Los Angeles Overtime Pay Lawyer
American workers are paid in a number of ways. Some are contractors, typically charging a specific amount for their work over a set period of time or for a specific project. Others are paid a salary, which is a consistent amount for their work. Still others are paid hourly and receive a set amount per hour of work that they perform. The Fair Labor Standards Act (FLSA) governs the wage and hour laws in the United States. FLSA dictates that covered workers must be paid “overtime” for all hours worked over 40 hours in any given workweek.
Contact a Los Angeles Overtime Attorney
Whenever you have concerns about overtime pay, discuss the issue with your employer. You may have encountered a glitch in your company’s payroll software or missed a punch on your time card. Simple misunderstandings along these lines are typically fixed quickly and easily with no hard feelings. However, if you believe you were deprived of overtime pay deliberately, connect with a Los Angeles overtime lawyer as soon as possible to protect your rights. Reach out to the Los Angeles employment attorneys at Mathew & George for a free consultation about your case, and we will let you know how we can help.
Understanding Overtime Pay in Los Angeles
Overtime is defined as one and one-half (150%) of an employee’s standard hourly rate. For example, if an employee’s usual rate is $20 per hour, his or her overtime rate would be one and one-half times that amount – or $30 per hour. FLSA does not dictate how many hours an employee may work in a workweek. However, employers must pay overtime for all hours worked over 40 in a 168-hour (seven consecutive days) workweek.
FLSA dictates that employers may not discriminate on the basis of race, skin color, age, sex, sexual orientation, or other similar factors and stipulates that employers must make reasonable accommodations for religious needs and disabilities. However, FLSA does not require breaks, meal periods, vacation pay, holiday pay, sick pay, or weekend/night work pay for employees. These things are largely considered agreements between the employer and the employee. Some states have specific laws that govern these types of compensation.
When employers violate FLSA or state wage and hour laws and do not pay employees proper overtime when required, they are liable for any resulting lawsuits from the affected employees.
Suing for Los Angeles Overtime Pay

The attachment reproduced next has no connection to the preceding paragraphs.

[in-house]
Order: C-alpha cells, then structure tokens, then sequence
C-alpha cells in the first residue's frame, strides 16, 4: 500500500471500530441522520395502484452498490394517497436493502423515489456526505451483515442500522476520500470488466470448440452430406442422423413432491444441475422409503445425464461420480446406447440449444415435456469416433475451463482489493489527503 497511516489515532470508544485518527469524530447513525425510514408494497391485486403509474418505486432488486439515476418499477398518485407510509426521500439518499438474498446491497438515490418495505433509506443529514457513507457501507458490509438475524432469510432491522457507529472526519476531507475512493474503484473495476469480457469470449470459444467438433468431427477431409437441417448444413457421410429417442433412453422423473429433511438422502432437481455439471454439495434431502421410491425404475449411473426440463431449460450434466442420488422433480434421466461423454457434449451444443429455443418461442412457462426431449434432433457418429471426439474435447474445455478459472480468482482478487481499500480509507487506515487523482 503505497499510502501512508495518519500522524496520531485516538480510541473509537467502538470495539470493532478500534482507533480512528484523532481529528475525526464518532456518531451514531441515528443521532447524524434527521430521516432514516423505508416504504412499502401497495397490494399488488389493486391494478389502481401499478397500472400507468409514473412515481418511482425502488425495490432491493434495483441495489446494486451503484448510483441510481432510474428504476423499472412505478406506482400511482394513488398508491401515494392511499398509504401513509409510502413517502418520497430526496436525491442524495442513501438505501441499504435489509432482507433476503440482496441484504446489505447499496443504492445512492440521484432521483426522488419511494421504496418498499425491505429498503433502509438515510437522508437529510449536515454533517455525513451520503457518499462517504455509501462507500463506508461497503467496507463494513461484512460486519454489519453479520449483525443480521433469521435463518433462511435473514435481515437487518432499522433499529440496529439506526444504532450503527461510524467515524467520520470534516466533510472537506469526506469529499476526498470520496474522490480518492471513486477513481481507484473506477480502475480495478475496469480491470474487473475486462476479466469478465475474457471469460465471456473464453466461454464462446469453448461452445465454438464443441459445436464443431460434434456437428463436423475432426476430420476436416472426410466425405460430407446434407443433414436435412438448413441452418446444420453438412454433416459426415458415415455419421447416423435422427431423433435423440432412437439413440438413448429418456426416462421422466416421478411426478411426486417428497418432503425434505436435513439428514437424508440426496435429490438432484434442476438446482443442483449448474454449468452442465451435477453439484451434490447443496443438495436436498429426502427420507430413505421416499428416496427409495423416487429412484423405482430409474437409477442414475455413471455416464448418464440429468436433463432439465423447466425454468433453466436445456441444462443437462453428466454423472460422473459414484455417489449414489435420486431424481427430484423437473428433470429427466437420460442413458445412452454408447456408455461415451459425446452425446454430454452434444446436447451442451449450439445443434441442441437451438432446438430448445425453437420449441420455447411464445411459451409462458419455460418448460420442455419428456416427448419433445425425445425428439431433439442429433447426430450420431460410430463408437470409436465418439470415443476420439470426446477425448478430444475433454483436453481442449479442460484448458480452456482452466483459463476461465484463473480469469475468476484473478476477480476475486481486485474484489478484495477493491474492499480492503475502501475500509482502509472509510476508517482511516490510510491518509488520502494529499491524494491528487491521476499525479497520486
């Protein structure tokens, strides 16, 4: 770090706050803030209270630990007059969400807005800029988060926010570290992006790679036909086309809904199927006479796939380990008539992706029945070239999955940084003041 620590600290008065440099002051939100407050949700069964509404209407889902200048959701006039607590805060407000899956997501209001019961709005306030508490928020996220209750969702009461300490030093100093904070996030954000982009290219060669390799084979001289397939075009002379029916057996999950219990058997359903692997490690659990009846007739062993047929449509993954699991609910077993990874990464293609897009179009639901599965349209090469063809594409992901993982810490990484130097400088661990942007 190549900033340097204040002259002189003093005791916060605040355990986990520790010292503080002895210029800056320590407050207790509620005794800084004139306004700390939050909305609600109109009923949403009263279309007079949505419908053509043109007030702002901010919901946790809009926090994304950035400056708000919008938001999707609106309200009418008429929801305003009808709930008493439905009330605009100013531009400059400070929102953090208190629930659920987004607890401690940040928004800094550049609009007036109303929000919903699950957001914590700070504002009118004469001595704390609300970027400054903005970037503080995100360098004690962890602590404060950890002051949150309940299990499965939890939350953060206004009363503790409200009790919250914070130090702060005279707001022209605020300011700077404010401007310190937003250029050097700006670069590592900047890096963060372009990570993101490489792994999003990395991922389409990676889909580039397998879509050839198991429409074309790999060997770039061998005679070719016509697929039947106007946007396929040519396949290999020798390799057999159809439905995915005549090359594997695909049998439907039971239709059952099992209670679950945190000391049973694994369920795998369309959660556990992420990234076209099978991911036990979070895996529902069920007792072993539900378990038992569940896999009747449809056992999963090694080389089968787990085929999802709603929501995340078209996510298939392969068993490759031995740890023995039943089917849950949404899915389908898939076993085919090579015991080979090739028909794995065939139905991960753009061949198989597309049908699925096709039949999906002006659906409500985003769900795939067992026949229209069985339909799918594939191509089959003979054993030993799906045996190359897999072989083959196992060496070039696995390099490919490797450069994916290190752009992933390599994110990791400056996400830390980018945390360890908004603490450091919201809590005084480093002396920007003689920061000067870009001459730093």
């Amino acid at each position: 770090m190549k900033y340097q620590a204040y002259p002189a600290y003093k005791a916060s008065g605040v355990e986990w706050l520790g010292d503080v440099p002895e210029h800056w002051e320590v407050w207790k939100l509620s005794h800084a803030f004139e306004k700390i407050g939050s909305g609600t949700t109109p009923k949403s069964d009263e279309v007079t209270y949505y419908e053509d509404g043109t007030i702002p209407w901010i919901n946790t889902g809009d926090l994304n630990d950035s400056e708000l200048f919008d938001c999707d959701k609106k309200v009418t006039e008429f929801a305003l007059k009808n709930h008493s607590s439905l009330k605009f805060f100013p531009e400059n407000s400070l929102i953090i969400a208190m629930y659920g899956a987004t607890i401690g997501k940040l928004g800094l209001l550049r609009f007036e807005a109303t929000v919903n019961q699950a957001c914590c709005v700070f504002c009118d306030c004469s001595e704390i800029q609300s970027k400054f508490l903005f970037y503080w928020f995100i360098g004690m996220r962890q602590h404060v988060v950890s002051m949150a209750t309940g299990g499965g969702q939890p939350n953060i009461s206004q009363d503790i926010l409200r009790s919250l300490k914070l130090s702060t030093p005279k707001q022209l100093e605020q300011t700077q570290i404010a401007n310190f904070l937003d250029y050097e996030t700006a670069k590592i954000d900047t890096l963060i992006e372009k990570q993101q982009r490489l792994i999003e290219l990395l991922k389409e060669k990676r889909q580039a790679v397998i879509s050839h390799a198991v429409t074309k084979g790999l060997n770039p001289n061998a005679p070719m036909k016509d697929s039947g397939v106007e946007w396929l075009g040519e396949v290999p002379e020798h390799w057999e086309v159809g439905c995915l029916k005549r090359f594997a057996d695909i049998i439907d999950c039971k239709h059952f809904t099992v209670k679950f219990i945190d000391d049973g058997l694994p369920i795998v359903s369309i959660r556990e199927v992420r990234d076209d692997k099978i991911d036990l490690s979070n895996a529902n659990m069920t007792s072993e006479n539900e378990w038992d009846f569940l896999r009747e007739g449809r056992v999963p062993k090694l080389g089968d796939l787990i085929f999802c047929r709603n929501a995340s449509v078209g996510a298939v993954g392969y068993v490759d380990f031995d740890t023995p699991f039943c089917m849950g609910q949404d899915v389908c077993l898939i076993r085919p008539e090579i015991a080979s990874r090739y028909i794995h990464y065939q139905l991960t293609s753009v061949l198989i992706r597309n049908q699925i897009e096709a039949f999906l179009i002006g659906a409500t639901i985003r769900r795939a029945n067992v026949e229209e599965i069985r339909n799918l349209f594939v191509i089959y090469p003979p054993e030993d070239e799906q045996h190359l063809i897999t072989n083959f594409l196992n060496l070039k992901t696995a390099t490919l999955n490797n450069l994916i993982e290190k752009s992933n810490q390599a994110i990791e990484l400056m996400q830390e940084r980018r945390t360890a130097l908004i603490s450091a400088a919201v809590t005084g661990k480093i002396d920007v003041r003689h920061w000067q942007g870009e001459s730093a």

If you are rightfully owed overtime pay for your hours worked over 40 in a workweek, your employer is required to pay you at the appropriate rate for that time if your employment is nonexempt from FLSA. You will need a competent and experienced Los Angeles overtime lawyer on your side. If you succeed in an overtime dispute, you can receive compensation including:
- Back pay for the overtime pay you should have rightfully received. In some cases, a judge may require that the employer pay damages equal to your owed back pay amount in addition to the overtime pay, effectively awarding you double the back pay you are owed.
- Front pay. If you were fired or otherwise coerced into leaving your job, you can argue for reinstatement. This is common in employment discrimination cases, but disputes concerning overtime pay often result in termination as well. When reinstatement is not possible, the court may award front pay in lieu of reinstatement. Front pay is what you would have been reasonably expected to have earned between the time of your termination and the judgment of your case. It may also extend to the time the court reasonably expects it to take you to secure new employment.
- Damages for discrimination. In some cases, an employer may attempt to deprive an employee of earned overtime pay due to factors such as the employee’s sex, race, religion, skin color, or other protected classification. In doing so, the employer is illegally discriminating. Judges often award punitive damages in these cases, which are meant to punish the employer and discourage it from similar conduct in future. A judge may also award damages for pain and suffering if your situation entailed harassment, threats, or a hostile work environment.
If your employer has neglected to pay you for your overtime work repeatedly, or refuses to pay you after you have brought it to their attention, hiring a Los Angeles overtime pay attorney will help you recover your lost wages. Contact Mathew & George today to see how we can help you.